Get your computers searching for an elusive 10-million digit prime number, and win a massive prize. Marcus du Sautoy explains.
How would you like to win $100,000 (pound;54,000) for your school? That is the prize being offered for the discovery of a prime number with more than 10 million digits. Primes are numbers which cannot be factorised.
They are the most important numbers in maths because every other number can be built by multiplying together a combination of these indivisible numbers.
Prime numbers are the atoms of arithmetic, but understanding these numbers is one of the greatest mathematical mysteries.
Maths is the science of patterns. Mathematicians spend their lives trying to find logic and order in the chaos that surrounds us. But when you look at a list of primes, it is extremely difficult to discern any rhyme or reason as to how nature chose these numbers. 2, 3, 5, 7, 11, 13, 17, 19I As one counts further through the universe of numbers it is increasingly difficult to predict where you'll find the next prime. You would have no difficulty finding an odd number with 10 million digits. But the sequence of primes is so wild that no one knows where to look for the next one.
Can we even be sure that there is such a big prime number? In one of the first great theorems of maths, the ancient Greek Euclid proved that the primes never run out but go on forever. So, thanks to Euclid we know there is a prize-winning prime out there to be discovered. The trouble is that Euclid's proof is no help in identifying where to find it. Prime numbers seem as randomly distributed as stars in the night sky.
Those who stare at the stars have in fact inspired modern mathematicians in their search for these elusive primes. Amateur stargazers have been enlisted by professional astronomers to scour the cosmos for new supernova activity.
Using the internet to share the load, each person gets a different patch of the night sky to analyse. Mathematicians realised that the same approach could be used for primes. Instead of the night sky, you get your own piece of the universe of numbers to comb for primes. Most people's computers are sitting idle most of the time. Why not get the combined forces of the world's desktop computers looking for big primes on their downtime?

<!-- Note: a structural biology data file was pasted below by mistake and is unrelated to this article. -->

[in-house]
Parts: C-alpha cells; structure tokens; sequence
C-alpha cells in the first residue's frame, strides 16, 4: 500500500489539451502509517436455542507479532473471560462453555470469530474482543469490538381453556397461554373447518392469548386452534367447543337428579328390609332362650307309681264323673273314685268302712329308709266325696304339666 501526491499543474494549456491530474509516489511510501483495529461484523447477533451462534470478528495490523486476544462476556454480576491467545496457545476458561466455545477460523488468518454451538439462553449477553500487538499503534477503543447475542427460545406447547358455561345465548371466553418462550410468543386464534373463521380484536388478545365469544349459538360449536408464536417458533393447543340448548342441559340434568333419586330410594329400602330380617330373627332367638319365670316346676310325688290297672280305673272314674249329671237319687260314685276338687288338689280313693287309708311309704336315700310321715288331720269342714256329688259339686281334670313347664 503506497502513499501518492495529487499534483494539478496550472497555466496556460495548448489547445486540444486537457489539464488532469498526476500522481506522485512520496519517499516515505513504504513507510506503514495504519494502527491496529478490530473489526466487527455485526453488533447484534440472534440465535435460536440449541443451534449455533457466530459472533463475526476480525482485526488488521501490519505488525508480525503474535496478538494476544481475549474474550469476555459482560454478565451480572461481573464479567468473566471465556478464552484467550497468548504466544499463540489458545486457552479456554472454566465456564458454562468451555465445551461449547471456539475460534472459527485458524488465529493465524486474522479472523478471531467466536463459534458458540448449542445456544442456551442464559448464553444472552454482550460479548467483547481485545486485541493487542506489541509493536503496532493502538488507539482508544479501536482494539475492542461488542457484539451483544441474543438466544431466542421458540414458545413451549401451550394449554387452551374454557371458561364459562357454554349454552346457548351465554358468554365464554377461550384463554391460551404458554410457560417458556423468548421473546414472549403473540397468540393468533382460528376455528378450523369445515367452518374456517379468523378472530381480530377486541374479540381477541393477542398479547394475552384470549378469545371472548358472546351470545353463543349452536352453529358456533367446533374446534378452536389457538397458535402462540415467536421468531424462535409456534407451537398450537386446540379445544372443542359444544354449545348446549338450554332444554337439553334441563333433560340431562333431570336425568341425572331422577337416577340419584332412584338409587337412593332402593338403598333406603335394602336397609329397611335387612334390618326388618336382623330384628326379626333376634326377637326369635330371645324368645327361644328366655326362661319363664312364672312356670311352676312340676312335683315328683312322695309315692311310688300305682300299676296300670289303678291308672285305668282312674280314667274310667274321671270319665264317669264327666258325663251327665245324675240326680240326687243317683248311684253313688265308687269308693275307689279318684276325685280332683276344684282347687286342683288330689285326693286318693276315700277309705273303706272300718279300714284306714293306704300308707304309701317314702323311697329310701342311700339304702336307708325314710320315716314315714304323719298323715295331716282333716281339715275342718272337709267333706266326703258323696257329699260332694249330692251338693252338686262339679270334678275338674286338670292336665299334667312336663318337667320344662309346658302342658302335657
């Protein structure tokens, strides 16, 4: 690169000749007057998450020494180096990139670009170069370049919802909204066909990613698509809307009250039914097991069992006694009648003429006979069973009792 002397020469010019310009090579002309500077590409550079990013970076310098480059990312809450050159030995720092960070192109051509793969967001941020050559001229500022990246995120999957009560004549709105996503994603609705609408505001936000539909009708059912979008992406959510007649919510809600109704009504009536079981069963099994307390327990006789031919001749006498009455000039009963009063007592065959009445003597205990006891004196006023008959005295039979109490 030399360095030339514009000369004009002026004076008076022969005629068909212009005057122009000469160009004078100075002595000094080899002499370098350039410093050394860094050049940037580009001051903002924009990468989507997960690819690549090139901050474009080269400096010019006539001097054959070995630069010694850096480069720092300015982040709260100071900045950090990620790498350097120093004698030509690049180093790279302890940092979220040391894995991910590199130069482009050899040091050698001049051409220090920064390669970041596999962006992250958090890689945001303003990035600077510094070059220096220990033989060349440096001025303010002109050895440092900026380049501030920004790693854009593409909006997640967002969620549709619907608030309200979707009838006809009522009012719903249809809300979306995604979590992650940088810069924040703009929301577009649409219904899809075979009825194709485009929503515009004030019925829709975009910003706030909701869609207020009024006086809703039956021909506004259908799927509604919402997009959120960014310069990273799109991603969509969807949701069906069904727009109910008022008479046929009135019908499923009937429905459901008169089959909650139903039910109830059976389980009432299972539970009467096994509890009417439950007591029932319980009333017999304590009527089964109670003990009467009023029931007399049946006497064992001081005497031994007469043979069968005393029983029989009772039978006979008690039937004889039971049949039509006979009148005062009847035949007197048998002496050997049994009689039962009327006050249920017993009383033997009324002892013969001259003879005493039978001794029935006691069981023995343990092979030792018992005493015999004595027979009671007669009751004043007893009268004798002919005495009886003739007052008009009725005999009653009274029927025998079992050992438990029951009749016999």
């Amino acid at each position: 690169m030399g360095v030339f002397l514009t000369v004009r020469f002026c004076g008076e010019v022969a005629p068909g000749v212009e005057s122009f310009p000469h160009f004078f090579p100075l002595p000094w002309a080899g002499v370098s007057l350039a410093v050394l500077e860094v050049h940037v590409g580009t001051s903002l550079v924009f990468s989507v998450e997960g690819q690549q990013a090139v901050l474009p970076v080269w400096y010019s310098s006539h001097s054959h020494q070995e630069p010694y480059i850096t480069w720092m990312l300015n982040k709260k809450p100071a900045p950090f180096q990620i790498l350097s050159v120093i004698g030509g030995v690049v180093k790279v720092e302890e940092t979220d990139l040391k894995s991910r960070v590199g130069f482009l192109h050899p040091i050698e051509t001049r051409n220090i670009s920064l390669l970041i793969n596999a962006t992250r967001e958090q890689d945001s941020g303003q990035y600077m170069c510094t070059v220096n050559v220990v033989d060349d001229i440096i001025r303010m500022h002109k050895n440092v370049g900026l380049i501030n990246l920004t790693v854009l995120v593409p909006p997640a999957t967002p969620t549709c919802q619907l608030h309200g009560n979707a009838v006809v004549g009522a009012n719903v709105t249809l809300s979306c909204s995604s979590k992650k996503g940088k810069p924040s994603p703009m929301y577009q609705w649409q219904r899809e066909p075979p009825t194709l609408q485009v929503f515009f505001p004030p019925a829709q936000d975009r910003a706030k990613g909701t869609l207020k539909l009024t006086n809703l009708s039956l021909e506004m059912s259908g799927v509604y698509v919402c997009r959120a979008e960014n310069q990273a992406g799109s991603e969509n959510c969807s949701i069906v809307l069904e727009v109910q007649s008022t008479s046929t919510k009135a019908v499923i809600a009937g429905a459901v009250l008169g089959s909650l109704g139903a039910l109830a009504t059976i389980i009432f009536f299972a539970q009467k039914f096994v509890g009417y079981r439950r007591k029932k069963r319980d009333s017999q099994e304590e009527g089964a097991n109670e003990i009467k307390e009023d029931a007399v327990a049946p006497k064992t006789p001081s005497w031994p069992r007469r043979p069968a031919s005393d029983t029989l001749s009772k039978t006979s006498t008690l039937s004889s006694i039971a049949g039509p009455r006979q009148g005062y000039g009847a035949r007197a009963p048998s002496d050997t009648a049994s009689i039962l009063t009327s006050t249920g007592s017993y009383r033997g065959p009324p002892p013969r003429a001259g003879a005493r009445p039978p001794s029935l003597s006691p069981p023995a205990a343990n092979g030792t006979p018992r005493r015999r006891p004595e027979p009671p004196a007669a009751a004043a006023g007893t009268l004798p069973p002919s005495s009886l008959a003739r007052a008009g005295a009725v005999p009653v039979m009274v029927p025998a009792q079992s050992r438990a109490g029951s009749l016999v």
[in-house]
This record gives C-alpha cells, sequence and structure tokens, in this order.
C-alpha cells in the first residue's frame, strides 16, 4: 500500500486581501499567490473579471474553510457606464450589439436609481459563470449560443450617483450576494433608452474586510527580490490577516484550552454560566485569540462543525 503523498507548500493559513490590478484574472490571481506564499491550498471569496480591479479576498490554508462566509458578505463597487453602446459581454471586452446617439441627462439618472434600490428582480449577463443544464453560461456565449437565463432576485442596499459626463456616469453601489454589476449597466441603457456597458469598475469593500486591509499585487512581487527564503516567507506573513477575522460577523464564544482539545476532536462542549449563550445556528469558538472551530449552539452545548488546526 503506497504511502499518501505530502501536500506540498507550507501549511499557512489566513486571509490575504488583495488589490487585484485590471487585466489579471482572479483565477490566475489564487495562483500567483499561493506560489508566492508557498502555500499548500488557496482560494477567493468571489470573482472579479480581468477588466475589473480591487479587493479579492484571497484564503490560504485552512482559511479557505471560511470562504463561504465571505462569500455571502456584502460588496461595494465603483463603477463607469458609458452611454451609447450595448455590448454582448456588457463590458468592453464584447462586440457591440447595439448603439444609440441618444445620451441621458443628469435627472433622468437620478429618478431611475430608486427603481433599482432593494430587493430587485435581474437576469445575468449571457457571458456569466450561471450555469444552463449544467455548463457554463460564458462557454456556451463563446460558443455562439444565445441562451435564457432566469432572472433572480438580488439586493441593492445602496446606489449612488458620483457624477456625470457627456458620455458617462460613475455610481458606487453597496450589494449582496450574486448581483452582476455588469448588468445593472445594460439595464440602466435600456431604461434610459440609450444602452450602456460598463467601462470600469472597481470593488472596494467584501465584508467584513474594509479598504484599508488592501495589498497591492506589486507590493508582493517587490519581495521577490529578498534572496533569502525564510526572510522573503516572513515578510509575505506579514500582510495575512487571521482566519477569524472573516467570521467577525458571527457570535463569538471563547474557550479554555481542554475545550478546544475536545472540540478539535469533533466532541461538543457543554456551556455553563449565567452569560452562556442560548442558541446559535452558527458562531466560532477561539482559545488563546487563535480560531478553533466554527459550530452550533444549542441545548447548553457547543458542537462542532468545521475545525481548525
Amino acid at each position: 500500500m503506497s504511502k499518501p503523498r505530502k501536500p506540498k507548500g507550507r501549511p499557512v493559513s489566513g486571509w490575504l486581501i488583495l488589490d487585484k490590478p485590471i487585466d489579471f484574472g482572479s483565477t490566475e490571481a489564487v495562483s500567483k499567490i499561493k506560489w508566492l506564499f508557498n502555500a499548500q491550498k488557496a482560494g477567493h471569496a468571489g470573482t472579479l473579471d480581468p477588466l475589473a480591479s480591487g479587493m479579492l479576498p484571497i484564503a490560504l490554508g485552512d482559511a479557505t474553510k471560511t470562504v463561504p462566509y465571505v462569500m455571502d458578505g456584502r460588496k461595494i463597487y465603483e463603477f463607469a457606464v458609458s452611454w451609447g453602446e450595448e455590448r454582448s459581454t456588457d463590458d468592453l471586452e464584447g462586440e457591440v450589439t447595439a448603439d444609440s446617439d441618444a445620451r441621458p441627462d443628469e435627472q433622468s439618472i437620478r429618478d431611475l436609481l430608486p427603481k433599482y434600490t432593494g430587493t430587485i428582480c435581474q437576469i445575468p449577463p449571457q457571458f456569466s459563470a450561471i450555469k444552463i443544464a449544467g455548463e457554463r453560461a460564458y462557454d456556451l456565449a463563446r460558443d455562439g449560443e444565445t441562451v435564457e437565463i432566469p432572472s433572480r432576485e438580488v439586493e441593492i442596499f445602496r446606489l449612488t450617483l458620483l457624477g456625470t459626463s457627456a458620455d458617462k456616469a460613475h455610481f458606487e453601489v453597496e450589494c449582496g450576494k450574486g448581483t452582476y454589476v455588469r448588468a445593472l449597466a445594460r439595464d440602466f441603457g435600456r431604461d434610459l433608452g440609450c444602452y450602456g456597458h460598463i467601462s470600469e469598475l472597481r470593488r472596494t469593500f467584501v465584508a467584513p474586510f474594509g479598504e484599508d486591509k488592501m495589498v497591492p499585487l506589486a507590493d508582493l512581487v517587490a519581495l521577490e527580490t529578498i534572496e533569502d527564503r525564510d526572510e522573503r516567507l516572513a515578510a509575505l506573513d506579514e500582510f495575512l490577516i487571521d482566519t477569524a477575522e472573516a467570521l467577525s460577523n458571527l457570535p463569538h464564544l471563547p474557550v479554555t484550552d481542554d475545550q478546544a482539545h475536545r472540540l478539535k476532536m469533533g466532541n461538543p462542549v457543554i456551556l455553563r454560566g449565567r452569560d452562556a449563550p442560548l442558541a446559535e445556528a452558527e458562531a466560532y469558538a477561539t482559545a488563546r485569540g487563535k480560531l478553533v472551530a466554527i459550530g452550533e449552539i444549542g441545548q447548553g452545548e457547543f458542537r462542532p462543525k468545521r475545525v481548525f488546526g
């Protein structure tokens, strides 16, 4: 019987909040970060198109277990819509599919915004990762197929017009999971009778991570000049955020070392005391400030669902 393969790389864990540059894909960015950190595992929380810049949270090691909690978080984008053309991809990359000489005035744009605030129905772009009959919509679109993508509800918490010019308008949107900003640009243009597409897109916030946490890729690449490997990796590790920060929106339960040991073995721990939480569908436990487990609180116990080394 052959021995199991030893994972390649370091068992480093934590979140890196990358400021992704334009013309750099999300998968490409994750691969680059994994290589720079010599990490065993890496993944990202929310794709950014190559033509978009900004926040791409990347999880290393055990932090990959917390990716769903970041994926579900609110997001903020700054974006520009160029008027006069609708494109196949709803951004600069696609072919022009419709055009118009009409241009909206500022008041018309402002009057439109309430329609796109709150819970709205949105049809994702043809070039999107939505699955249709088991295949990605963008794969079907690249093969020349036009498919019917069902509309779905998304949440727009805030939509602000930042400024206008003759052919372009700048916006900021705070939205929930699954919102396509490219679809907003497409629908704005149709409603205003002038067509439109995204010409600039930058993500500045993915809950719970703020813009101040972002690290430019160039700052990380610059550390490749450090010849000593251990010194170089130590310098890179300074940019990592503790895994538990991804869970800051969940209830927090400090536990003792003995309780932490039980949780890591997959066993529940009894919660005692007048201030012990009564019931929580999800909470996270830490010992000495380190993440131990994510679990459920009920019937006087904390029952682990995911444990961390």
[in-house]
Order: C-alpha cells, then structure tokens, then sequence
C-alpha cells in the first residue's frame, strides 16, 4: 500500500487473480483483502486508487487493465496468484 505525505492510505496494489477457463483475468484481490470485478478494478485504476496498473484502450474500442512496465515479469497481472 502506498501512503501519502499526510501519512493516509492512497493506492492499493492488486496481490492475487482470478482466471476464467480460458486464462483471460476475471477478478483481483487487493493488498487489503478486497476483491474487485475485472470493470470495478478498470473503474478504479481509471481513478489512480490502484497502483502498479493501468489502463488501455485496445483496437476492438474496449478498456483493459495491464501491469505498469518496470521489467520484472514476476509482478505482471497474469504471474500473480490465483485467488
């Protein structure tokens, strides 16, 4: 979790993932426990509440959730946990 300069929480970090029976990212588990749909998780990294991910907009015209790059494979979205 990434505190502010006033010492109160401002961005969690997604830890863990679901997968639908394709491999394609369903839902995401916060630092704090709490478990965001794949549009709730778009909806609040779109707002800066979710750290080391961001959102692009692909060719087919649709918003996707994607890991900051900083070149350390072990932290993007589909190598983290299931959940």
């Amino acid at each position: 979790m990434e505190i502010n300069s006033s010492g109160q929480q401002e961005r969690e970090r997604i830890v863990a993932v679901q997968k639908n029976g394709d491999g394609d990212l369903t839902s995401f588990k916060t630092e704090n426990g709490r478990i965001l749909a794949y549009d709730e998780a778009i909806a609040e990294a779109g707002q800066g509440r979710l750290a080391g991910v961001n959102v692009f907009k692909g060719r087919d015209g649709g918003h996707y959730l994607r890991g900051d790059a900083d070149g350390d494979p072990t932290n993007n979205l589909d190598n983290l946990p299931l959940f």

Posted on the internet is a piece of software that can be downloaded on to your computer and when the machine isn't doing anything else, it hunts for primes. So far the project has delivered eight record-breaking primes. The first prime to cross the 1-million digit barrier earned a prize of $50,000 dollars. The prize money is being offered by the Electronic Frontier Foundation, a California-based organisation which is encouraging collaboration and co-operation in cyber-space. Earlier this year the record was broken again by a doctor in Germany. So obsessed had he become with the project that he had 24 PCs at home looking for primes. His record number has more than 7.8 million digits. The number is so huge that it would take more than six weeks to read it out aloud. But everyone's sights are now set on clearing the 10-million digit hurdle.
Prime numbers might seem a rather esoteric passion. But these indivisible numbers are now central to the codes that protect electronic secrets on the internet. Every time someone sends their credit card details across the internet, the card number is kept secure from prying eyes by the power of prime numbers. So a complete understanding of the primes might not only win you a prize of $100,000 dollars, but could in the wrong hands allow a hacker to get access to the world's credit card numbers.
Maybe we shouldn't be encouraging pupils to become criminal masterminds, but the prize money might help motivate more pupils to get into maths. So why not get all those school computers that are sitting idle during break and the lunch hour searching for that elusive 10-million digit number and perhaps it could be your school making the headlines with the next record-breaking prime.
Marcus du Sautoy is a professor of maths at Oxford and senior media fellow of the Engineering and Physical Sciences Research Council. He presents The Music of the Primes on BBC4 on September 28. To join the search for primes visit www.mersenne.orgprime.htm